How strange it must seem to them then, when they encounter Master Xu Yun’s biography (amongst many other eminent Masters) who assert the exact the opposite! Indeed, Master Xu Yun considered many practices associated with Lamaism to be ‘corrupt’, and repeatedly asserted that the immorality and barbarity of the Imperial Japanese Army in China (1931-1945) was the product of the moral corruption of Buddhist practice in Japan. As most Westerners cannot read either the Japanese or Chinese script, they remain unaware of the War Crimes advocated and committed by various Japanese Zen teachers before and during WWII (much of it anti-Western in nature as well as being anti-Chinese) - who later became very famous in the US and lived lives of relative luxury after the War! How strange it seems that very few people have read of how Master Xu Yun heavily criticised a group of Chinese Buddhist monks who had been to Japan and returned home eating meat, drinking alcohol and with wives and children in tow! Although it is true that our minds should be that distracted by worldly matters, at the same time it is equally true that when engaging in worldly matters, the engaging itself must be morally pristine.
Of course, there are people living in Japan who are aware of these contradictions and who do seek to make amends and put historical wrongs right. In the heart of those dojo that teach genuine Zen-Ch'an all of it ‘dissolves’ into irrelevance when the correct Dharma is cultivated. I remember how respectful a delegation of Shaolin monks was treated in Japan a few years ago – particularly when they visited a small dojo whose founding ancestor had visited the Shaolin Temple on Song Mountain many hundreds of years ago! The visiting Shaolin Master studied the Chinese Transmission Documents carefully stored away and guarded in Japan – and finally declared them entirely genuine! The name and location of the dojo – together with its historical details – were taken back to the Shaolin Temple and entered in the Records of Genuine Transmission! Although truth maybe difficult to attain at times, this does not mean that we give-up the task of pursuing it. Truth must prevail over falsehood and that is all there is to it!
"I think when a person is doing something worthwhile, the pain in the early stage should be a kind of foreshadowing of joy in the later stage." —— Venerable Teacher Chan Yi (禅一)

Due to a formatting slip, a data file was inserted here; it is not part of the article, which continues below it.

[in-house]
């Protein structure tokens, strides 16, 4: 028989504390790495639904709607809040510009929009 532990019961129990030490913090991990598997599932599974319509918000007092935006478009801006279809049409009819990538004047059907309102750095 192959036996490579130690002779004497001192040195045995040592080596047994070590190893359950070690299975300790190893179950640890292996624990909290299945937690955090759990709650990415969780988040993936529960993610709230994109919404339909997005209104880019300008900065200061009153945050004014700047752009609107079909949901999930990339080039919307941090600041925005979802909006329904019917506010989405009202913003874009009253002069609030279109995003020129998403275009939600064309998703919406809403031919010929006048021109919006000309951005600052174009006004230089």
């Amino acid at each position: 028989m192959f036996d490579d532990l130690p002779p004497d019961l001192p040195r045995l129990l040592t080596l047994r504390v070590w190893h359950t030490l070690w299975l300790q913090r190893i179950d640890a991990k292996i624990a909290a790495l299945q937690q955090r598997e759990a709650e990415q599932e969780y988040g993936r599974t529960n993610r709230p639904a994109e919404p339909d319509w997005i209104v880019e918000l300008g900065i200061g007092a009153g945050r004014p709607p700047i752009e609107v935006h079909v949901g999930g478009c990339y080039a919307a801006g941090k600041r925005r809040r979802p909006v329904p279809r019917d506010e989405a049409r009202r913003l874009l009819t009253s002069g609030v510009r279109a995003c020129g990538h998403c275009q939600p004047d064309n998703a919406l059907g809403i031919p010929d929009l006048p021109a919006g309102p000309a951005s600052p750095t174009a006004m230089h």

‘Still’ the Mind – and Transform the Way the World is Perceived.
Nowadays, there is a popular offline saying that you have to learn to talk to your body. The first stage of transforming our meditative state is the most difficult, so let yourself persevere more every day, such is the reality of a step by step accumulation, do you think this is a feasible solution?
Master Chan Yi:
In fact, in the early stages of meditation, there must be certain goals, and even a requirement to temper yourself. For example, in physical education classes – you do pull-ups – but when you are tired, the teacher will tell you, please insist on doing the last two in a much more conscious manner. That kind of painful training is what people are most reluctant to do. I think that when a person is doing something, the pain in the early stage should be a foreshadowing of joy in the later stage.
As we are used to a certain way of living before, now that we are entering a time of dramatic transformation, there is often a feeling of discomfort. This feeling of discomfort is not because the training is suitable, nor is it physical, but rather it exists because the ‘habits’ of the mind are not suitable. I often say that sitting in meditation is actually the simplest way of life. Simply cross your legs and sit there quietly - for 5-10 minutes – what is difficult about that? Within this practice we can develop insight into the patterns of our own mind (as if it is like our ‘shadow’), and when fully understood, we can strive to change this conditioning and transform our lives! Just as the numerous levels of patterning are dissolved, replaced and reconstructed – the mind begins to ‘think’ in a new way and the body relates to the environment so that there is no conflict (or damage done). Although we all enter this task from many different directions, we all begin to end-up in exactly the same location of improved inner health and harmonious outer relationships.